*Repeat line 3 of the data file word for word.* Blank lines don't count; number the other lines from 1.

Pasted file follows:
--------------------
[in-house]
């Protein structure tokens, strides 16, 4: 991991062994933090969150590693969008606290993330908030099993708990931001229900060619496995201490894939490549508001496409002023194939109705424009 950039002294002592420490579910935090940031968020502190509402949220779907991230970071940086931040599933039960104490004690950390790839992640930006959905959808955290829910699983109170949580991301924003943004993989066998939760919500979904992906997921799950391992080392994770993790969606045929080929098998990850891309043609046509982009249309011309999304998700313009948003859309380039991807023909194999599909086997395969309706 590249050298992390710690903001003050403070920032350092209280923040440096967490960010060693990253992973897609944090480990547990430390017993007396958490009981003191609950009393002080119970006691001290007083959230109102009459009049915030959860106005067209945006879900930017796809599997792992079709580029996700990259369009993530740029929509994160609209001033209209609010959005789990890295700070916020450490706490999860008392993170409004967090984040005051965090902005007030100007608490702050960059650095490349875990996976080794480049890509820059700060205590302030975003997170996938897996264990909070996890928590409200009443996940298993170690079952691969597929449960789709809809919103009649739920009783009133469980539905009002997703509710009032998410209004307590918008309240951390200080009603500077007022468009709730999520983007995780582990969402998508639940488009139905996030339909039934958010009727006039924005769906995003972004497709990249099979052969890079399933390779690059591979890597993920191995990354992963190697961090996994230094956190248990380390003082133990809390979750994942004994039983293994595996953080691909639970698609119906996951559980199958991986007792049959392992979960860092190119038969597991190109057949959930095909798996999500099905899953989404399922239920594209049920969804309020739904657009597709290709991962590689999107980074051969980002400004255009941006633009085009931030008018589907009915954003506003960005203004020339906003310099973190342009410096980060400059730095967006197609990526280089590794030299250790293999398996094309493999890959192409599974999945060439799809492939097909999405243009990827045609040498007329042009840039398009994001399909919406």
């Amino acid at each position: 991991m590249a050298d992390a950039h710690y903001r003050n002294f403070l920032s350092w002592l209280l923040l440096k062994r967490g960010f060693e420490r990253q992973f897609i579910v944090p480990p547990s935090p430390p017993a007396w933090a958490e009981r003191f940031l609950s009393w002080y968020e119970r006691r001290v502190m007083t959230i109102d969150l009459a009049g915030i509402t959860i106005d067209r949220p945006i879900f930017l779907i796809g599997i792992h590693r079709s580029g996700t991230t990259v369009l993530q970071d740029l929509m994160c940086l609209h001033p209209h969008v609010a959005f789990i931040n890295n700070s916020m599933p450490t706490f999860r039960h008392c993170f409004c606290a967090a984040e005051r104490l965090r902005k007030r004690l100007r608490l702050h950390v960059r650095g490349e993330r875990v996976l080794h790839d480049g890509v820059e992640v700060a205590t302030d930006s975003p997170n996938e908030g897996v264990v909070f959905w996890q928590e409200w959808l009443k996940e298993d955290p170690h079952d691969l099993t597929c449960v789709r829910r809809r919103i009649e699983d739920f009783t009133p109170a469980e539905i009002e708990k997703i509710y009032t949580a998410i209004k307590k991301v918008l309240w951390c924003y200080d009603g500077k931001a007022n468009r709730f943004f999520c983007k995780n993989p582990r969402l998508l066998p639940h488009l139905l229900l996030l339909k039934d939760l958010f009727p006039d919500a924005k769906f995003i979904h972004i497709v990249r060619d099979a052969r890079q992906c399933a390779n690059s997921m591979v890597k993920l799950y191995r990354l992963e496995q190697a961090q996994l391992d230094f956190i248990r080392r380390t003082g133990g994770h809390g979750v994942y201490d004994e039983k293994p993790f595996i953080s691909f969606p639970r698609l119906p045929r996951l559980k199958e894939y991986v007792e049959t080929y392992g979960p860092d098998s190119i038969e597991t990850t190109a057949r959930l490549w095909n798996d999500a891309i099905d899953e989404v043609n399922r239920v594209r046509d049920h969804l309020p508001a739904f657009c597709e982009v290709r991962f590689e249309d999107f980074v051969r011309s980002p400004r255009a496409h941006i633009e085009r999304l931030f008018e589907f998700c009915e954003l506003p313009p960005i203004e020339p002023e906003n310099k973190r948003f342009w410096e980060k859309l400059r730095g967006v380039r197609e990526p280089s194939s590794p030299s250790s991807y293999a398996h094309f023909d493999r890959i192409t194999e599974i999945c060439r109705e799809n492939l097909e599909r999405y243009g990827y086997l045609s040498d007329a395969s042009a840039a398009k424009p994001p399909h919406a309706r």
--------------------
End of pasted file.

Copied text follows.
């Amino acid at each position: 991991m590249a050298d992390a950039h710690y903001r003050n002294f403070l920032s350092w002592l209280l923040l440096k062994r967490g960010f060693e420490r990253q992973f897609i579910v944090p480990p547990s935090p430390p017993a007396w933090a958490e009981r003191f940031l609950s009393w002080y968020e119970r006691r001290v502190m007083t959230i109102d969150l009459a009049g915030i509402t959860i106005d067209r949220p945006i879900f930017l779907i796809g599997i792992h590693r079709s580029g996700t991230t990259v369009l993530q970071d740029l929509m994160c940086l609209h001033p209209h969008v609010a959005f789990i931040n890295n700070s916020m599933p450490t706490f999860r039960h008392c993170f409004c606290a967090a984040e005051r104490l965090r902005k007030r004690l100007r608490l702050h950390v960059r650095g490349e993330r875990v996976l080794h790839d480049g890509v820059e992640v700060a205590t302030d930006s975003p997170n996938e908030g897996v264990v909070f959905w996890q928590e409200w959808l009443k996940e298993d955290p170690h079952d691969l099993t597929c449960v789709r829910r809809r919103i009649e699983d739920f009783t009133p109170a469980e539905i009002e708990k997703i509710y009032t949580a998410i209004k307590k991301v918008l309240w951390c924003y200080d009603g500077k931001a007022n468009r709730f943004f999520c983007k995780n993989p582990r969402l998508l066998p639940h488009l139905l229900l996030l339909k039934d939760l958010f009727p006039d919500a924005k769906f995003i979904h972004i497709v990249r060619d099979a052969r890079q992906c399933a390779n690059s997921m591979v890597k993920l799950y191995r990354l992963e496995q190697a961090q996994l391992d230094f956190i248990r080392r380390t003082g133990g994770h809390g979750v994942y201490d004994e039983k293994p993790f595996i953080s691909f969606p639970r698609l119906p045929r996951l559980k199958e894939y991986v007792e049959t080929y392992g979960p860092d098998s190119i038969e597991t990850t190109a057949r959930l490549w095909n798996d999500a891309i099905d899953e989404v043609n399922r239920v594209r046509d049920h969804l309020p508001a739904f657009c597709e982009v290709r991962f590689e249309d999107f980074v051969r011309s980002p400004r255009a496409h941006i633009e085009r999304l931030f008018e589907f998700c009915e954003l506003p313009p960005i203004e020339p002023e906003n310099k973190r948003f342009w410096e980060k859309l400059r730095g967006v380039r197609e990526p280089s194939s590794p030299s250790s991807y293999a398996h094309f023909d493999r890959i192409t194999e599974i999945c060439r109705e799809n492939l097909e599909r999405y243009g990827y086997l045609s040498d007329a395969s042009a840039a398009k424009p994001p399909h919406a309706r």